The Papar (from Irish pap, father or pope) were, according to early Icelandic historical sources, a group of Irish monks that inhabited Iceland at the time of the arrival of the Norsemen. However, no archeological proof of their existence has ever been found.
The Scandinavians began settling in Iceland in the 9th Century (874 AD), but the oldest source which mentions the existence of the Papar was only about 250 years later, in the Íslendingabók ("Book of the Icelanders"), written between 1122 and 1133. They are also referred to in the Landnámabók (the Icelandic Book of Settlements) which mentions that the Norse found Irish priests in Iceland when they arrived, together with bells and crosiers.
An earlier source that could possibly refer to the Papar is the work of Dicuil, an early 9th century (825 AD) Irish monk, which discussed the wandering of "holy men" to the lands of the north. However, it is not known whether Dicuil is speaking about Iceland, as Celtic hermits also settled in other islands of the north such as Orkney (565 AD) and Shetland.
Several Icelandic toponyms (see Toponymy) have been linked to the Papar, including the island of Papey, but no archeological evidence was found that would link the two names.
Another theory is that the two sources were conflated and that Ari Thorgilsson, the author of Íslendingabók also based his history on the writings of Dicuil. The traditional accounts have stated that the papar left when the Norse arrived, but it has been theorised that their influence may have helped Christianity spread in these areas.
Papar in the Faroes
There are also several toponyms relating to the papar in the Faroe islands
Amongst these are Paparøkur near Vestmanna, and Papurshílsur near Saksun. Vestmanna itself is short for Vestmannahøvn, meaning "harbour of the Westmen" or Irish.
In Skúvoy, a certain churchyard also has tombstones which display a possible Celtic origin, or at least influence.
Some suggest that Grímur Kamban, may have been responsible for driving them out, despite being a probable Norse-Gael himself:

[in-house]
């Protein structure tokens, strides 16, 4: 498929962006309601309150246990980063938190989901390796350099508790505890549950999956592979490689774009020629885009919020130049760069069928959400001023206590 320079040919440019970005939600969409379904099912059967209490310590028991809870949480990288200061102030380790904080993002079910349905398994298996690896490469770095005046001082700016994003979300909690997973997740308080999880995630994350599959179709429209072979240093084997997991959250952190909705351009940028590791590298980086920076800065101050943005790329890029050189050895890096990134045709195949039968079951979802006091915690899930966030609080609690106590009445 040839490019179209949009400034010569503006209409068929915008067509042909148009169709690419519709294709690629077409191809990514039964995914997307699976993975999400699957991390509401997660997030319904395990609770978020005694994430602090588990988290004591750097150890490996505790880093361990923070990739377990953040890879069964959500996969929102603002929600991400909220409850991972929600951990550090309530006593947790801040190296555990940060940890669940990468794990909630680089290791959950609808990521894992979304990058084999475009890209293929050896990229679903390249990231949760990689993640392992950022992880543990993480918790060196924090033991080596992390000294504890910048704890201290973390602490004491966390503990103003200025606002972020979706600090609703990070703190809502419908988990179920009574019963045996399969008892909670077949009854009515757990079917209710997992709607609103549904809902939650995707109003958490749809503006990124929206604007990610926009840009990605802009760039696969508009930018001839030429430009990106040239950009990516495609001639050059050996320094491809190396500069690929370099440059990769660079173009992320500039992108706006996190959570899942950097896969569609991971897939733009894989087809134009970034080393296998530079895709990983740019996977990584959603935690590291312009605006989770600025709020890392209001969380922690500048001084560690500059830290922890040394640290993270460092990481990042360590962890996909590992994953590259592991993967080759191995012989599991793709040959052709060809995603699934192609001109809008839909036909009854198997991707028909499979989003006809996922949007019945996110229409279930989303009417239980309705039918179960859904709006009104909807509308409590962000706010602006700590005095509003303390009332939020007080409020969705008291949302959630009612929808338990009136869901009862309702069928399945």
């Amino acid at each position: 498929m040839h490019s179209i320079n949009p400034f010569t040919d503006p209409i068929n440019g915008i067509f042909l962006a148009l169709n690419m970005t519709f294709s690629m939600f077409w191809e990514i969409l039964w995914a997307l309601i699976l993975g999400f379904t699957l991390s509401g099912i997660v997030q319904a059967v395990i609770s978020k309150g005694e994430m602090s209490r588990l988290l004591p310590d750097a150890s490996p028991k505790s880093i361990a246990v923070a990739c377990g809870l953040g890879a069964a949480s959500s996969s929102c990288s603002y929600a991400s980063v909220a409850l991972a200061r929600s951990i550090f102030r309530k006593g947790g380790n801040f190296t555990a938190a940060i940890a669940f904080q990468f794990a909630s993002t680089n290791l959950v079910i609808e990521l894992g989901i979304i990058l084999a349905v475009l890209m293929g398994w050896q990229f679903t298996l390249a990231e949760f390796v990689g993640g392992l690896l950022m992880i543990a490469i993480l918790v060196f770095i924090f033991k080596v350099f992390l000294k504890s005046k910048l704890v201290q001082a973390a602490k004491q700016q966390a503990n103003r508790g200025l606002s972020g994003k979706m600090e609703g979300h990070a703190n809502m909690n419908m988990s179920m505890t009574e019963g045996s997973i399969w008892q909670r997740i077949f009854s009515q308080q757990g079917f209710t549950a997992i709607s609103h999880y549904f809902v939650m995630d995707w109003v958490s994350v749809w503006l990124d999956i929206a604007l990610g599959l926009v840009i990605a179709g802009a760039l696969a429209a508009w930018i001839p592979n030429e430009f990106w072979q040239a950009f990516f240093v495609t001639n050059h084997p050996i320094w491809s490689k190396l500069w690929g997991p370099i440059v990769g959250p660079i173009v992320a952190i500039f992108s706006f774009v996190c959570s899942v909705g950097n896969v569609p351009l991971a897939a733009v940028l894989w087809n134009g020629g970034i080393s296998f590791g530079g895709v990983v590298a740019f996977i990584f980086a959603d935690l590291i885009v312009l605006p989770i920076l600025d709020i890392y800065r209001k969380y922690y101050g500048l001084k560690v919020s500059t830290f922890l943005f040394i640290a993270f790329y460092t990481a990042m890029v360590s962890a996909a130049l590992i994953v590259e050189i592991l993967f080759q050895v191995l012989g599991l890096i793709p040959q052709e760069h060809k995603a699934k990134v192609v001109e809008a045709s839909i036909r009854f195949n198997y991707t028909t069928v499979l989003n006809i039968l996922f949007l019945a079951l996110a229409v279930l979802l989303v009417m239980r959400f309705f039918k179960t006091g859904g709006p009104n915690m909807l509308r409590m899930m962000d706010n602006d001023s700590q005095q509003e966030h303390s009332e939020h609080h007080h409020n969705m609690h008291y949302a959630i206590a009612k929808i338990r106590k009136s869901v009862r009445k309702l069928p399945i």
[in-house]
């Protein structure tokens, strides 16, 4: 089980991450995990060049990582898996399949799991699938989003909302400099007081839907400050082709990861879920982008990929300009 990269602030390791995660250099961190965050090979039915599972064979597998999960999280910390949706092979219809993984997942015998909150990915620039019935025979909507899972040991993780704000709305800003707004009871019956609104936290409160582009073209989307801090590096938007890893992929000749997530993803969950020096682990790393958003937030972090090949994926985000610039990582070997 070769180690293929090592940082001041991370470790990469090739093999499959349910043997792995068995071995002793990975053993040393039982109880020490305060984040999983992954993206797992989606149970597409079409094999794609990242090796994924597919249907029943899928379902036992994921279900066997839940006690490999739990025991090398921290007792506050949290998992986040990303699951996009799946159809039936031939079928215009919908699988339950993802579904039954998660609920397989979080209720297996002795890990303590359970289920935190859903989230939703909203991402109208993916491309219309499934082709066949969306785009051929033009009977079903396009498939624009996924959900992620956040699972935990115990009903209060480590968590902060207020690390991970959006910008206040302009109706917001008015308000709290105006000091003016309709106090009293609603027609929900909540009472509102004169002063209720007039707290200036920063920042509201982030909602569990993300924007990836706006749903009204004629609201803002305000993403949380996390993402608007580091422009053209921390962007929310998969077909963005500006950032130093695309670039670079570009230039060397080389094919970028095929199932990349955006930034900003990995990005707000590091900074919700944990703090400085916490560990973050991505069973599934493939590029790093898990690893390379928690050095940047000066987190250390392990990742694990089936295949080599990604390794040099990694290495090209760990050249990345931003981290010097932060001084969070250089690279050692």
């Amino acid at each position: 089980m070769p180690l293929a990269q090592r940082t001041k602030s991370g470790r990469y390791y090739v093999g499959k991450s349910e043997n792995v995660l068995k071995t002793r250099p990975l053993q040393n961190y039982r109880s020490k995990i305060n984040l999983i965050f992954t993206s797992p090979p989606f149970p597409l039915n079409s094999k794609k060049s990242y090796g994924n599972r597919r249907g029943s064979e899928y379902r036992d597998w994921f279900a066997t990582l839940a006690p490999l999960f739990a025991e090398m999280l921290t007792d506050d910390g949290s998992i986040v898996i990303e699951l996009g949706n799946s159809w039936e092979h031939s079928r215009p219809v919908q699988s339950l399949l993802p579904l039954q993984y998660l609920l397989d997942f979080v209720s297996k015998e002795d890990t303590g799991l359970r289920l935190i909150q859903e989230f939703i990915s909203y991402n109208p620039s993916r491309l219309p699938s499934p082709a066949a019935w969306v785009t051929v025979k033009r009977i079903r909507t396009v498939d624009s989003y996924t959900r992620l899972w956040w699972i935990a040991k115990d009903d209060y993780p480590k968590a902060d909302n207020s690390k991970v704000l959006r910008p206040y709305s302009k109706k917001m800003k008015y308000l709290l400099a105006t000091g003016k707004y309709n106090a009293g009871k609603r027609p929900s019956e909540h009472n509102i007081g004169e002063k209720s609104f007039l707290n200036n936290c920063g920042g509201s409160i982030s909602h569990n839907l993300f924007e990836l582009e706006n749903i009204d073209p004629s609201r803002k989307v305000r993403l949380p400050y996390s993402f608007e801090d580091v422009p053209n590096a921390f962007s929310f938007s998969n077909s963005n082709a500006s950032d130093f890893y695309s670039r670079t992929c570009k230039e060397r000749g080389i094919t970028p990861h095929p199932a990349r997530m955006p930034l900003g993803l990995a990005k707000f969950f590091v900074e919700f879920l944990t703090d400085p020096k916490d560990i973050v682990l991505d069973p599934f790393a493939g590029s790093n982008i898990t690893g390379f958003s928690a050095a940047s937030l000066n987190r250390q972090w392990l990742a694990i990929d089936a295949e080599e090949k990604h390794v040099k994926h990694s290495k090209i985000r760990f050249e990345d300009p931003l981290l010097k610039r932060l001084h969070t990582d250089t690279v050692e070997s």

- "According to the Faereyinga Saga... the first settler in the Faroe Islands was a man named Grímur Kamban - Hann bygdi fyrstr Færeyar, it may have been the land taking of Grímur and his followers that cauysed the anchorites to leave... the nickname Kamban is probably Gaelic and one interpretation is that the word refers to some physical handicap, another that it may point to his prowess as a sportsman. Probably he came as a young man to the Faroe Islands by way of Viking Ireland, and local tradition has it that he settled at Funningur in Eysturoy.
Joseph Anderson noted that:
- "The two Papeys [of Orkney], the great and the little (anciently Papey Meiri and Papey Minni), [are] now Papa Westray and Papa Stronsay... Fordun in his enumeration of the islands, has a 'Papeay tertia' [third Papey], which is not now known. There are three islands in Shetland called Papey, and both in Orkney and in Shetland, there are severeal districts named Paplay or Papplay, doubtless the same as Papyli of Iceland
Papar in the Shetland Islands
The Shetland Islands
have many commemorations of the papar
including the islands of Papa
(one of the Scalloway Islands
, lying north west of Burra
and east of Oxna
, connected to West Head of Papa
), Papa Little
and Papa Stour
Papar in the Orkney Islands
also have many such commemorations:
The Outer Hebrides have many examples of the papar
, but with the crucial difference that the Norse language died out early in this area, and it is arguable whether Scottish Gaelic
ever died out at all. There are at least three islands originally named Papey
, now spelt "Pabbay" (Gaelic
) in the Outer Hebrides
Pabay, is in the Inner Hebrides, near Skye.